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rosali

Emailing POIs, or I HAVE NO IDEA WHAT I'M DOING

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I'm in the process of writing emails to POIs (not going to send them until after finals are over, though), and I have some questions about etiquette.

1. Can I send emails to more than one professor in the same department at the same university, or is that frowned upon?

2. How much familiarity should I demonstrate with their work? Like "I've read some of your recent articles and they're really cool and intersect with my own interests," or "I've read everything you've ever written"? Somewhere in between?

3. How much should I include on my own work? "My undergraduate thesis was on......and I'm interested in studying.....as a PhD student," or should it be more in depth?

I've had literally no guidance in this process, and I really want to do it right this time, so any help you can give me would be much appreciated!

-Rosali

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1) Totally fine, especially in an interdisciplinary field like comp lit.

2) Honestly, I had read very few things by the POIs when I sent them emails. I mean, maybe an article or two but definitely not everything they've written. Your aim is to connect what they are interested in and work on to your interests.

3) Yes, definitely talk about your research and the direction you want to take it as a PhD student.

Good luck!

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14 hours ago, rosali said:

I'm in the process of writing emails to POIs (not going to send them until after finals are over, though), and I have some questions about etiquette.

1. Can I send emails to more than one professor in the same department at the same university, or is that frowned upon?

2. How much familiarity should I demonstrate with their work? Like "I've read some of your recent articles and they're really cool and intersect with my own interests," or "I've read everything you've ever written"? Somewhere in between?

3. How much should I include on my own work? "My undergraduate thesis was on......and I'm interested in studying.....as a PhD student," or should it be more in depth?

I've had literally no guidance in this process, and I really want to do it right this time, so any help you can give me would be much appreciated!

-Rosali

1. In your time working there, you'd work with more than one person in the department, so what is the problem with talking to multiple people now?

2. I think that the quantity of their work that you mention matters a lot less than how you talk about it and connect it to your own. I think it's better to say that you used their article when writing your senior thesis and were wondering about their thoughts of X issue related to that than it is to say that you've read all seven books they've written and provide no details about why those books are relevant for the work you want to do. I also can't imagine them demanding you to have read their whole output.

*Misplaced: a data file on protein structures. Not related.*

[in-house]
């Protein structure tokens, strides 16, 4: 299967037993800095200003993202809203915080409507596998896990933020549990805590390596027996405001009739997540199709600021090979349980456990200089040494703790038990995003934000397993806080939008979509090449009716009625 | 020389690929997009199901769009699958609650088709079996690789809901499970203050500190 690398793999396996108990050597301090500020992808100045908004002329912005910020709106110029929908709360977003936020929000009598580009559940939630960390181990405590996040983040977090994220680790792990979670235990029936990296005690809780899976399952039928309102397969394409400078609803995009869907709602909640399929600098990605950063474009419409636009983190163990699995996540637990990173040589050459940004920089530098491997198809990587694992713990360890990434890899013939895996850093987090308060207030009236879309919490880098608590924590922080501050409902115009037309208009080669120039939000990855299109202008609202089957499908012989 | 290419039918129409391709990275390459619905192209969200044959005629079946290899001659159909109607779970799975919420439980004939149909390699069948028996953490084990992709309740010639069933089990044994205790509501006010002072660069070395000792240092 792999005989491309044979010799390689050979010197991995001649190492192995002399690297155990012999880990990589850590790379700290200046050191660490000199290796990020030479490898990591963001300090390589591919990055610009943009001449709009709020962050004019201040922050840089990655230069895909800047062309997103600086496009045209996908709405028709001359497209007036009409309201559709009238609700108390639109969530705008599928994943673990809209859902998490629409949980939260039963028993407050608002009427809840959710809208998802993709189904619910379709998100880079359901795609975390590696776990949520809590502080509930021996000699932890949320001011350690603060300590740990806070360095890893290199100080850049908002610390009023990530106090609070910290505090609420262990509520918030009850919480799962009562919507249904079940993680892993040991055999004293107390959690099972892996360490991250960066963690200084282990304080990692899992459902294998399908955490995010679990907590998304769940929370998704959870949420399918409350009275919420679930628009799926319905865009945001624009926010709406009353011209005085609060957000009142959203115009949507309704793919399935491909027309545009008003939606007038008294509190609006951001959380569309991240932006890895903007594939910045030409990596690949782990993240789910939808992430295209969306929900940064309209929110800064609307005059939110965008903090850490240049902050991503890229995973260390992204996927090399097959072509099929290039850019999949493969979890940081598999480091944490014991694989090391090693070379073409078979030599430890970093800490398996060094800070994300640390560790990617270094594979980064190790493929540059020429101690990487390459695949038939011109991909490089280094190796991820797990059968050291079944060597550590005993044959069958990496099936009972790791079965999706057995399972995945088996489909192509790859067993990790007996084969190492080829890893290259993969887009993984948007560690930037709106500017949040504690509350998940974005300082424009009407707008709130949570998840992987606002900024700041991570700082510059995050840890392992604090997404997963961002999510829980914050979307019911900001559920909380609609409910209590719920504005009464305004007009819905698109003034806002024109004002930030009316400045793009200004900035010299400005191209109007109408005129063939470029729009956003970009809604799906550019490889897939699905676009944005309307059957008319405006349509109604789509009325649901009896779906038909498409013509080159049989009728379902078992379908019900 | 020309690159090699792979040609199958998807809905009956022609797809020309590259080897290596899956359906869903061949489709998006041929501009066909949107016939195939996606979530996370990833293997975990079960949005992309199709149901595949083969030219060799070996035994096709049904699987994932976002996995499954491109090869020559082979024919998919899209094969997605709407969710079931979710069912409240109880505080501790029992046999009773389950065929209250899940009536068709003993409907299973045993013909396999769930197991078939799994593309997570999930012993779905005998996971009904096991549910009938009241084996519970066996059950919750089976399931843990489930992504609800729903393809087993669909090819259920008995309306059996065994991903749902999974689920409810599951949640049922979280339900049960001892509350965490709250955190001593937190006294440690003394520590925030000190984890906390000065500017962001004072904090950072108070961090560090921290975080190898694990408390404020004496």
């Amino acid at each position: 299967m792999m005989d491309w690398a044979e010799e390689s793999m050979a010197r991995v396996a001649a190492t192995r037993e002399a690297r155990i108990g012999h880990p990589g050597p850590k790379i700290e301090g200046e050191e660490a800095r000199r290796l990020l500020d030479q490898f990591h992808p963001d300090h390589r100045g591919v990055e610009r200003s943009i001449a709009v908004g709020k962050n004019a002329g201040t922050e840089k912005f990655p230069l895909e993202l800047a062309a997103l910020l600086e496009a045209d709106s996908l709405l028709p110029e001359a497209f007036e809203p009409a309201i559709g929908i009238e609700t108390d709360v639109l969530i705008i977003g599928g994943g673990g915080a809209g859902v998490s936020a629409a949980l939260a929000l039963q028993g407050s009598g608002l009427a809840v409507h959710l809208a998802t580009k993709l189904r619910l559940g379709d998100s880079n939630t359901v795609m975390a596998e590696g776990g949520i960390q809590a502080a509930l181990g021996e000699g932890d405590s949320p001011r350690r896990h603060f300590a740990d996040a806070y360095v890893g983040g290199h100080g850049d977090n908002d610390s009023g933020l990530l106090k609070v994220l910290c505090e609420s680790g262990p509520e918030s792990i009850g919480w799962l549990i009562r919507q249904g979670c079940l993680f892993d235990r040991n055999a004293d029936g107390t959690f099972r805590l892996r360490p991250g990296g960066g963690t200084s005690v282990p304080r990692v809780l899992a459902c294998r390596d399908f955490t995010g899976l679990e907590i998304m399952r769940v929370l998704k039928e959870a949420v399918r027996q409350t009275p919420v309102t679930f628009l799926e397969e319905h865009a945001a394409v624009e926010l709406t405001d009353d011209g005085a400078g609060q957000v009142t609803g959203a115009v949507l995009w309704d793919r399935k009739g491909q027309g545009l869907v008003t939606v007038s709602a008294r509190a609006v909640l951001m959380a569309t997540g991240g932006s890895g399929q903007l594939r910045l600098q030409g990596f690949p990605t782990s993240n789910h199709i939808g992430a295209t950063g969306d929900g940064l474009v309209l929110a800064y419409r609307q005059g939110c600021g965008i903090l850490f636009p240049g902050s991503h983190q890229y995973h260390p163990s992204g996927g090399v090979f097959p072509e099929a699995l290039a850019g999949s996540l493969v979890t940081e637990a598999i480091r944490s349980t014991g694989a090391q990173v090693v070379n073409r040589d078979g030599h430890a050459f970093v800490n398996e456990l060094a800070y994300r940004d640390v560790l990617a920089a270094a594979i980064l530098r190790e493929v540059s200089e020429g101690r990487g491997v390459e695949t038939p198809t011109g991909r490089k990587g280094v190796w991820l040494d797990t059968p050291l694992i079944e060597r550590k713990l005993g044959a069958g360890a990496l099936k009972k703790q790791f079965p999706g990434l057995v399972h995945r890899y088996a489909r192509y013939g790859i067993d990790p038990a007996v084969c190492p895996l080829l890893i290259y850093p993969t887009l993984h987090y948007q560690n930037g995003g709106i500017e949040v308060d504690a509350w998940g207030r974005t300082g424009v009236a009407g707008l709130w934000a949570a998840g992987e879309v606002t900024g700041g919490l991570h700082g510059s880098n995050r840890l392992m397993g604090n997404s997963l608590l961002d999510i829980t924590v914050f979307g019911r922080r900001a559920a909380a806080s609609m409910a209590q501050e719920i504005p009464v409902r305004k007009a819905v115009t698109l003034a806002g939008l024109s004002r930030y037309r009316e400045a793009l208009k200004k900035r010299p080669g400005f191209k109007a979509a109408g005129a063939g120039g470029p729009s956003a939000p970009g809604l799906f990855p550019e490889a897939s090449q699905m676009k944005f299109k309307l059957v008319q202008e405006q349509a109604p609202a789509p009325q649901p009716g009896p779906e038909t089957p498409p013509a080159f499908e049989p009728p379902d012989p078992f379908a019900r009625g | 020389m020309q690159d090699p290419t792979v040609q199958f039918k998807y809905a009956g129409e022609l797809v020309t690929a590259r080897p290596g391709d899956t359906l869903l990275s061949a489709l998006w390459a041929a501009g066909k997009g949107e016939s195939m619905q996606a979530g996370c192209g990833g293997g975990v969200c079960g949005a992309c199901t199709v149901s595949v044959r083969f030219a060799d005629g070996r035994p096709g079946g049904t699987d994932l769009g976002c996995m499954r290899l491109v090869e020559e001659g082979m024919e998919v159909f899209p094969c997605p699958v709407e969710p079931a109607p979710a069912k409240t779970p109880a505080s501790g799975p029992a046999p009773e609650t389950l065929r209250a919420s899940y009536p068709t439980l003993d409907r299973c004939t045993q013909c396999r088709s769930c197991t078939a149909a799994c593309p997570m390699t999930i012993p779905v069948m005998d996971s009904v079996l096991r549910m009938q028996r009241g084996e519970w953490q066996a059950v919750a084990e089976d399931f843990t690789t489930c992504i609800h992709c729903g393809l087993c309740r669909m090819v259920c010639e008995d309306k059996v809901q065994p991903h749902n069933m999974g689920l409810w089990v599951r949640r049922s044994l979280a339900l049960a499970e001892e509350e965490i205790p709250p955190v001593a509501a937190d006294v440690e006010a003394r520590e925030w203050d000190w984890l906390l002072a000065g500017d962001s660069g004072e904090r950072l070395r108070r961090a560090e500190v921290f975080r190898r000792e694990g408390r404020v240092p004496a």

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For each of my POIs at the three programs where I was admitted, by the time of the visit weekend, I had read:

  1. A book, four articles, and a conference paper.
    • Although I hadn't actually read the book until I met him at a local conference last June and he discovered I hadn't actually read it, so he loaned me his copy. First impressions! (don't always matter that much)
  2. Half a book and no articles.
  3. No books and no articles.

There was a discussion on the literature forum a while back where some people argued that it was uninformed to apply to a school if you hadn't read an entire book—and ideally more than one—by each POI at each school you were considering. (I'm not in literature, but I am in a book field.) Honestly, that made me very angry. I'd wanted to find and read some of 3's work before I applied, of course, but as an unaffiliated scholar, I just didn't have the resources to manage it. 3 had absolutely no work accessible online, nor were any of their books or articles in physical journals available in the academic library to which I have occasional access. (Their work isn't on the topic on which the library's collections focus.) In retrospect, I should have asked 3 to send me one of their articles when we emailed in the fall, but it didn't occur to me.

I rarely referenced specific works even when I had read them, though. My formula would be something like, "I'm interested in working with you because I noticed you analyzed TYPE OF SOURCE in your work on TOPIC THAT PARALLELS MINE. I think I will also need to analyze TYPE OF SOURCE to fully answer MY TOPIC." Sometimes that information could only have come from my reading (and sometimes it came from book reviews or whatever) but I figured that if they'd written whatever I was referencing, they didn't need me to give them chapter and verse to recognize the reference. Of course, I sometimes also asked a question or two about a more specific piece of work, but I liked generally keeping the focus on our shared research orientation.

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Awesome. Thank you guys so much; your input is so helpful! :) 

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